Nebraska Governor Candidates Discuss How To Expand State Workforce

Feb. 3, 2022, 6:33 p.m. ·

Logo that says NE Chamber: Gubernatorial Candidates Forum
The forum was an opportunity for gubernatorial candidates to answer three questions about their business priorities. (Screenshot via News Channel Nebraska)

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Six candidates running for Nebraska state governor spoke on stage at the Lincoln Cornhusker Marriott Hotel about their business priorities in the Nebraska Chamber Gubernatorial Candidates Forum Thursday.

Moderator Tara Lea asked three questions. One of them focused on how candidates would grow Nebraska’s workforce and attract young professionals to stay in the state. State Sen. Carol Blood of Bellevue, the lone Democrat, said they need to work with businesses to help them show 18-to-34-year-old Nebraskans why they should stay.

"That means allowing people be it to work from home or to adjust their hours, provide childcare," Blood said.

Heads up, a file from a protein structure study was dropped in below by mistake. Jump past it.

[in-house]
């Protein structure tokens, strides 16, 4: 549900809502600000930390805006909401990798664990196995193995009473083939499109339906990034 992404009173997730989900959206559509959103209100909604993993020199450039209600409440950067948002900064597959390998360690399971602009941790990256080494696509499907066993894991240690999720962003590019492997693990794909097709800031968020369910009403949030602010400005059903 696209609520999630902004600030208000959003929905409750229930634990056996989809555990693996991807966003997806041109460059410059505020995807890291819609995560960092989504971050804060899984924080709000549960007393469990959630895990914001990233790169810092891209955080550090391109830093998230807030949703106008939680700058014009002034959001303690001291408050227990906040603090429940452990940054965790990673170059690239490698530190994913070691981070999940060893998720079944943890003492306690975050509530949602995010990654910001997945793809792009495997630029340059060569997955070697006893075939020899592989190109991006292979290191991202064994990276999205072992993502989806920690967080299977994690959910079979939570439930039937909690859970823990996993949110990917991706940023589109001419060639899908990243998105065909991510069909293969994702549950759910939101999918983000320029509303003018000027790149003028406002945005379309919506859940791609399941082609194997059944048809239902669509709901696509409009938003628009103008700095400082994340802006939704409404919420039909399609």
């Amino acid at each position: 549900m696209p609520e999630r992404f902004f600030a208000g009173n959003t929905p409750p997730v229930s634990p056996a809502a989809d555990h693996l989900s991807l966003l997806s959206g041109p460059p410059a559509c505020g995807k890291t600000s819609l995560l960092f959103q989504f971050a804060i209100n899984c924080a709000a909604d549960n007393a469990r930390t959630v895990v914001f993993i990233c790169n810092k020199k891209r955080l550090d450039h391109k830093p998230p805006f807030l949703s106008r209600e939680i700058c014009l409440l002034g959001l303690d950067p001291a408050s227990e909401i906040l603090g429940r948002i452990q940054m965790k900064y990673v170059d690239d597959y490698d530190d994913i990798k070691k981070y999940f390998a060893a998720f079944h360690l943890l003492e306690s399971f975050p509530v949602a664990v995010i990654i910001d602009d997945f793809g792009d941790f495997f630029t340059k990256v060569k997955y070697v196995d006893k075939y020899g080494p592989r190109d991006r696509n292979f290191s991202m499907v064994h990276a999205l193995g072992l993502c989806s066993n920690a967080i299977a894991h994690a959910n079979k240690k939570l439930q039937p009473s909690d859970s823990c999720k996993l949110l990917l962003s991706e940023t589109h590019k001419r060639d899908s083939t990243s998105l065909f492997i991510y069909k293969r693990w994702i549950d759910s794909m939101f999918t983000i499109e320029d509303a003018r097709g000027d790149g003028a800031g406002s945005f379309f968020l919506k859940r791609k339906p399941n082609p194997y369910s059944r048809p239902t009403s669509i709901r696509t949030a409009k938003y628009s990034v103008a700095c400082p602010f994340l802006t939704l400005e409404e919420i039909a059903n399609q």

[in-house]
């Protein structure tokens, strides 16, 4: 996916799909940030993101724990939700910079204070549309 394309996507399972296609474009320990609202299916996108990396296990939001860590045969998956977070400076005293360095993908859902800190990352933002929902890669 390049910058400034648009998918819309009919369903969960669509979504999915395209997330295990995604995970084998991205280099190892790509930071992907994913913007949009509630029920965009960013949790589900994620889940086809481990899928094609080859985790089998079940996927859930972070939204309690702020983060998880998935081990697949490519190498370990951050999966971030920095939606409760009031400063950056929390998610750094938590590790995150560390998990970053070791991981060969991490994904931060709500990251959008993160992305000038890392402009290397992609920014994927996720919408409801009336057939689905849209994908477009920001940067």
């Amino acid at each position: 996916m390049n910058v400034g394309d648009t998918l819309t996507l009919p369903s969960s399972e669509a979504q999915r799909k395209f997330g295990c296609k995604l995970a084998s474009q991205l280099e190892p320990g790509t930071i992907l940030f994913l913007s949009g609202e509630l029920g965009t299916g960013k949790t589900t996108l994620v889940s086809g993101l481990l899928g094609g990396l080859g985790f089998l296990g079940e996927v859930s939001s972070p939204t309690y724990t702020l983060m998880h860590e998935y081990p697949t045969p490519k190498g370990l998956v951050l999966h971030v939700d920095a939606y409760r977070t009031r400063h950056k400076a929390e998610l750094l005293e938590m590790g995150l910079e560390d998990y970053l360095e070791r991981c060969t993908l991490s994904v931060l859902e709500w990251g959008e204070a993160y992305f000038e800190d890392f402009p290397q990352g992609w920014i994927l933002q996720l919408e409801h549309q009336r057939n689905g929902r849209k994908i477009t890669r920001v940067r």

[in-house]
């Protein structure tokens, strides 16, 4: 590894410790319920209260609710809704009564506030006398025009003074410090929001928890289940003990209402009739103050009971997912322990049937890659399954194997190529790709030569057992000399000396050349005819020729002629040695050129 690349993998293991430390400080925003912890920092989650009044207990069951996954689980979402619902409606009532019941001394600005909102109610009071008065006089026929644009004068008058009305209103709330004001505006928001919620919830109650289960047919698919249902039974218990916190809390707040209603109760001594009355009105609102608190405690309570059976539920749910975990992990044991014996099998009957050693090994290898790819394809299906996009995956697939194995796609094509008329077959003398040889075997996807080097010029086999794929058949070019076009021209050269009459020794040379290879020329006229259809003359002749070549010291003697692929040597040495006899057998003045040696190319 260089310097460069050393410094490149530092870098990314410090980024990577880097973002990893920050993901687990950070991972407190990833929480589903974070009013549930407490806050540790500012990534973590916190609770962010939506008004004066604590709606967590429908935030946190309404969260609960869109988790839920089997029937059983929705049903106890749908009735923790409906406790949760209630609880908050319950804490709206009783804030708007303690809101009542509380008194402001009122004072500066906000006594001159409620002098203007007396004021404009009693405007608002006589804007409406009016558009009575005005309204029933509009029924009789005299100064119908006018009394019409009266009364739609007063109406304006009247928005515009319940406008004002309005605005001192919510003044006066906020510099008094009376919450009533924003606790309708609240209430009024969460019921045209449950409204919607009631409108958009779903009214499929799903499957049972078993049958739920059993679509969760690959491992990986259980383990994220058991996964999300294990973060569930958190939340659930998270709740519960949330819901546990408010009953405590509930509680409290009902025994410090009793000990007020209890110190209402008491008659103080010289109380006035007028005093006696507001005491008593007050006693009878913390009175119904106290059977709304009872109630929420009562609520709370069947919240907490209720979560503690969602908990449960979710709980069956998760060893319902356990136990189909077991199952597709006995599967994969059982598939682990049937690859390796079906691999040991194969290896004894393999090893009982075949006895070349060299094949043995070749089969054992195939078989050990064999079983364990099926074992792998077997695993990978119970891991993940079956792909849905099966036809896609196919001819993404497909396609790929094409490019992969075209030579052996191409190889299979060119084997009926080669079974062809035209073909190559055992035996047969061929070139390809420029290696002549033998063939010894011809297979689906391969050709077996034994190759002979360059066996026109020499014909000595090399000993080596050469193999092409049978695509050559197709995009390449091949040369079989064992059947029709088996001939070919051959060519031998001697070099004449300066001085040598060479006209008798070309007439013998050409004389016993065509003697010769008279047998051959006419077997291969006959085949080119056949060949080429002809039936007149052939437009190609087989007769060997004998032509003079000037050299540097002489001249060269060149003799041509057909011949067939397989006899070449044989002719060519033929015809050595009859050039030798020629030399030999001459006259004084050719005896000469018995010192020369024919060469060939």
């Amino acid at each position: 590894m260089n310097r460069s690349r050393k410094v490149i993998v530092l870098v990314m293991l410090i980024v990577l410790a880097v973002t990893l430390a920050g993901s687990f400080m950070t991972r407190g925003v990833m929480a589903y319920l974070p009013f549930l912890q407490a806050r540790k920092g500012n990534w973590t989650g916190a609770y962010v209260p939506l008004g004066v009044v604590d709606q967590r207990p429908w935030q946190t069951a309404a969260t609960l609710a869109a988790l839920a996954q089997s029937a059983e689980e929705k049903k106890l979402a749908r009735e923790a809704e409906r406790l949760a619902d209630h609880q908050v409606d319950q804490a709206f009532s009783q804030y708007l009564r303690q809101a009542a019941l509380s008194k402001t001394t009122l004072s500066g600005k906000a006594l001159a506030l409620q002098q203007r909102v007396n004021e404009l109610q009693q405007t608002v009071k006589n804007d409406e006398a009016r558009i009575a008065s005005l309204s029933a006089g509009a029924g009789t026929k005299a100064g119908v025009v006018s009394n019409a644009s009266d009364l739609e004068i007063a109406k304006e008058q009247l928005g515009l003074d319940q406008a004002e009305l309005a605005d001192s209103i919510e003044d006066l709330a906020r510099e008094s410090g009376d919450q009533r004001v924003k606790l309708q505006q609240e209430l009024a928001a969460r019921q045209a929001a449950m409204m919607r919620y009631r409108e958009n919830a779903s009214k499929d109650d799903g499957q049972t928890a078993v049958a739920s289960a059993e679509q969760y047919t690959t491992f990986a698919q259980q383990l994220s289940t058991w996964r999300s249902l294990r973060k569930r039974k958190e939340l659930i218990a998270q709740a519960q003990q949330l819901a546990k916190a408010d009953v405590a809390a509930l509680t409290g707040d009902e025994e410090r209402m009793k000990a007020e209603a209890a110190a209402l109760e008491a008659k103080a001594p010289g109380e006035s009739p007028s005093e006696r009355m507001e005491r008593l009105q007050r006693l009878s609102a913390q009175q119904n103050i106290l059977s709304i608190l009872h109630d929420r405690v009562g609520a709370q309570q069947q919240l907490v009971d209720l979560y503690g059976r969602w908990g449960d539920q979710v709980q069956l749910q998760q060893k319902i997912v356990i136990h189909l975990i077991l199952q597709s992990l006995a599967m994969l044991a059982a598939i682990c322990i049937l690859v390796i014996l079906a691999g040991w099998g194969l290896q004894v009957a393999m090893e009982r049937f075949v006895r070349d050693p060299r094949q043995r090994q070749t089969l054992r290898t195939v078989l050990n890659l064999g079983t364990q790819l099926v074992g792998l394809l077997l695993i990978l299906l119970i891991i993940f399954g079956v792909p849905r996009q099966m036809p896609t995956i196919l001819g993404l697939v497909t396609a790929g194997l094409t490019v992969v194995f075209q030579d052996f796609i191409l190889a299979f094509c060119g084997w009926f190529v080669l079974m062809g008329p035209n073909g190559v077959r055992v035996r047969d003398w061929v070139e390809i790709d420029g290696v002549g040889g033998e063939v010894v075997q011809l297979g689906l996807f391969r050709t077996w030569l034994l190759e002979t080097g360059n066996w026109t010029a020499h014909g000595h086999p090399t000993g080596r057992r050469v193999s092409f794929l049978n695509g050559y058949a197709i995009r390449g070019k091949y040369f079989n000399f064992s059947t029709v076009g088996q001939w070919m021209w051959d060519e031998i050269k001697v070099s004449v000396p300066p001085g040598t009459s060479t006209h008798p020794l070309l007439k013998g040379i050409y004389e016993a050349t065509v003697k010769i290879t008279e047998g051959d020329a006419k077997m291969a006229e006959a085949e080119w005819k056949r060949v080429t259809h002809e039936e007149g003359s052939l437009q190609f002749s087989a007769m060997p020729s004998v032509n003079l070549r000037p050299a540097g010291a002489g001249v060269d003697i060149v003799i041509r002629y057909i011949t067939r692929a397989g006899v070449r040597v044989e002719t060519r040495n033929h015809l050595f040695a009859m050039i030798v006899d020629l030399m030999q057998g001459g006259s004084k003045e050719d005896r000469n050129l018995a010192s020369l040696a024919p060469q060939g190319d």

Falls City businessman Charles Herbster said Nebraska has a lot to offer and it takes an intentional method to make sure young people don’t leave the state.

"We need to market the great things that we have in Nebraska," Herbster said.

The answer is investing in economic development and entrepreneurs, not just in metro cities, said former state senator Theresa Thibodeau.

"In my administration, it would be one of my top priorities to fix that, and make sure that we can bring jobs and economic development across the entire state," Thibodeau said.

State Sen. Brett Lindstrom agreed.

"They [Millennials and Gen-Z] want amenities. They want walkability, they want to be on Main Street, and that doesn't mean just Omaha and Lincoln," Lindstrom said.

But Jim Pillen, a University of Nebraska regent from Columbus, said communities need to figure out business issues for themselves.

"They need leadership to be inspired to do things they can't, together that they can do, individually, they can't, and they need government out of their hair," Pillen said. "And that's what I'll do as your governor."

Omaha I.T. manager Breland Ridenour said they need to support nonviolent criminals and veterans who want to get back into the workforce.

"We need to get them involved in trades, and getting training, education, and get them established into our workforce," he said.

The primaries will be this May.